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ASTR430 HW#6 (due 12/12/05)

Your work should be handed to me (or placed under my door) by 5 pm Monday, December 12. I will have office hours as usual that day, so you could hand it in then (and discuss your oral presentation from the previous week if you like).

  1. The Maxwell-Boltzmann distribution.

    From the kinetic theory of gases, the fraction of particles with speeds between $ v$ and $ v + dv$ in an ideal gas at thermal equilibrium is given by the Maxwell-Boltzmann distribution function,

    $\displaystyle p(v)\,dv = \left( \frac{2}{\pi} \right)^{1/2} \left( \frac{m}{kT}
\right)^{3/2} v^2 e^{-mv^2/2kT}\,dv,

    where $ m$ is the molecular mass and $ T$ is the temperature ($ k$ is the Boltzmann constant).

    1. Verify that this distribution is normalized (i.e., show that $ \int_0^\infty p(v)\,dv = 1$). What are the units of $ p(v)$?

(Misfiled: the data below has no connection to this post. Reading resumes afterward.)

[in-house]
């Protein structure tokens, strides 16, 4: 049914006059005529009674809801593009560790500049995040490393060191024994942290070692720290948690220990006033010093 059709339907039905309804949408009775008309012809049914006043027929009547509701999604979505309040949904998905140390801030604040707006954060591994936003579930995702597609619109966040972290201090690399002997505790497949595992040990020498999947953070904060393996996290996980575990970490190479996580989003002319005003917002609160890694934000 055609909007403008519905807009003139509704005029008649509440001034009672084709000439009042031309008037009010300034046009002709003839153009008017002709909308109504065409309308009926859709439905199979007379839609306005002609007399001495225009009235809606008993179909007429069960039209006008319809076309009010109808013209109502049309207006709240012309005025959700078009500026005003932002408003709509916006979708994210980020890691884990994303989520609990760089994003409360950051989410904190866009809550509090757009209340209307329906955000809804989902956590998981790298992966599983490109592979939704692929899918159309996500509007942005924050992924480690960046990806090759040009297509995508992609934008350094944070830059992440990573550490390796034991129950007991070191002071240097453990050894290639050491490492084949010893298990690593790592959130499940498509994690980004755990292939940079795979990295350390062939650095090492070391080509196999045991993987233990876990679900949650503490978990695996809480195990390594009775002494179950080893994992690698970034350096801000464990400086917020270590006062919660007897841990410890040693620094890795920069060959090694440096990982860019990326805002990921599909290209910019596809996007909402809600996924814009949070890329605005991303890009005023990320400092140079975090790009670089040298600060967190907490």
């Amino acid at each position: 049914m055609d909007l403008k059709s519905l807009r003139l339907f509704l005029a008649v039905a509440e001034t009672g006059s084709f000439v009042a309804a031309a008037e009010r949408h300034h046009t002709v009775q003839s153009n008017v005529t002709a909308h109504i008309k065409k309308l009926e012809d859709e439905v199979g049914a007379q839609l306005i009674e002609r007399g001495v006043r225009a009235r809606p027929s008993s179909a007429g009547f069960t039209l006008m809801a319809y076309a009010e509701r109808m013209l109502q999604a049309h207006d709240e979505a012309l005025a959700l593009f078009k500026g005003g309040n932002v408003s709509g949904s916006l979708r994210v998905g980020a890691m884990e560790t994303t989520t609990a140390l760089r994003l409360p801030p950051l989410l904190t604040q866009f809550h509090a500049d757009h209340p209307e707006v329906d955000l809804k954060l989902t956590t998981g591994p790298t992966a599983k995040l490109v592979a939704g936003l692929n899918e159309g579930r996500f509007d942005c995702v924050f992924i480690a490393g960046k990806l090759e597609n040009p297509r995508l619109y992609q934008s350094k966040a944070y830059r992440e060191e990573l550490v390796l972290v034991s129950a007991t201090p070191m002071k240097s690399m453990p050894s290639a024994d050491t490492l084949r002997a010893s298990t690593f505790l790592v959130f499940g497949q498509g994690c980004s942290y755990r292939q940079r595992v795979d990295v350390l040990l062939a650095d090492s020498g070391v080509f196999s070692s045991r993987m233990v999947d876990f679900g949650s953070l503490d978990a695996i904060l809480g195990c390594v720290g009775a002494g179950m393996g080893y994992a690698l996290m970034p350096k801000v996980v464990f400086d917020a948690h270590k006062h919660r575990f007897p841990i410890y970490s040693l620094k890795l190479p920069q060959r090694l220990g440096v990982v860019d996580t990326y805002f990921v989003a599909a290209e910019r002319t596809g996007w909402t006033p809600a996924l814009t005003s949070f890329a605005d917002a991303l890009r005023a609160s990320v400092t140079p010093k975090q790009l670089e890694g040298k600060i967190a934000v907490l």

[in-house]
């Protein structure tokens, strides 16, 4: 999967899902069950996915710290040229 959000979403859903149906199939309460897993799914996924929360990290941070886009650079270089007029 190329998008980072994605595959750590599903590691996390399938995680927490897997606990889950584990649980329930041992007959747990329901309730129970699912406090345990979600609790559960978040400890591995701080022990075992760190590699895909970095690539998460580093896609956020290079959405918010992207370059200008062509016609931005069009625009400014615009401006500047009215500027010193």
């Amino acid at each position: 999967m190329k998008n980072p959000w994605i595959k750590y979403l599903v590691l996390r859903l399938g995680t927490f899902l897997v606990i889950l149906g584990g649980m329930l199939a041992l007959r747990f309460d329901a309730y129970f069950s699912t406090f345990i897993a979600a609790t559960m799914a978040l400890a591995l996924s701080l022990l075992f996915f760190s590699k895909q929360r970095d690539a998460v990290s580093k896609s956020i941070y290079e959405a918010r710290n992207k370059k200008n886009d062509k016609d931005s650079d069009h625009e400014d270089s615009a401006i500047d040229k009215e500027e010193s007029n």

2. Derive expressions for the most probable speed $ v_{\mathrm{max}}$ (i.e., the speed corresponding to the peak in the distribution), the mean speed $ v_{\mathrm{avg}} = \int_0^\infty
v\,p(v)\,dv$, and the root-mean-square speed $ v_{\mathrm{rms}} =
[\int_0^\infty v^2\,p(v)\,dv]^{1/2}$. Show that $ v_{\mathrm{max}}
\le v_{\mathrm{avg}} \le v_{\mathrm{rms}}$. Evaluate $ p(v)$ at each of these values.

    3. Plot the distribution functions for hydrogen and oxygen ($ ^{16}$O) atoms at 900 K, for $ v$ between 0 and 25 km/s. For what $ v > v_{\mathrm{max}}$ is $ p(v)\,dv \lesssim 10^{-12}$ in each case? Express your answers in km/s, and also in terms of $ v_{\mathrm{max}}$, $ v_{\mathrm{avg}}$, and $ v_{\mathrm{rms}}$ for both species.

  2. Atmospheres.

    1. Do problem #9 from Ch. 11 (p. 347).

    2. Also do problem #10.

    3. Infrared observations of 90377 Sedna show a peak at 88 $ \mu$m. What is the temperature of Sedna? At that temperature, familiar gases like N$ _2$ and CO$ _2$ are frozen ices. Helium (He) and neon (Ne) would still be gaseous. Assuming Sedna has a radius of 800 km and a bulk density of 3000 kg/m$ ^3$, can this body retain an atmosphere of He? What about Ne? Comment.

  3. Habitable zones. Do problem #9 from Ch. 12 (p. 369).

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Derek C. Richardson 2005-11-23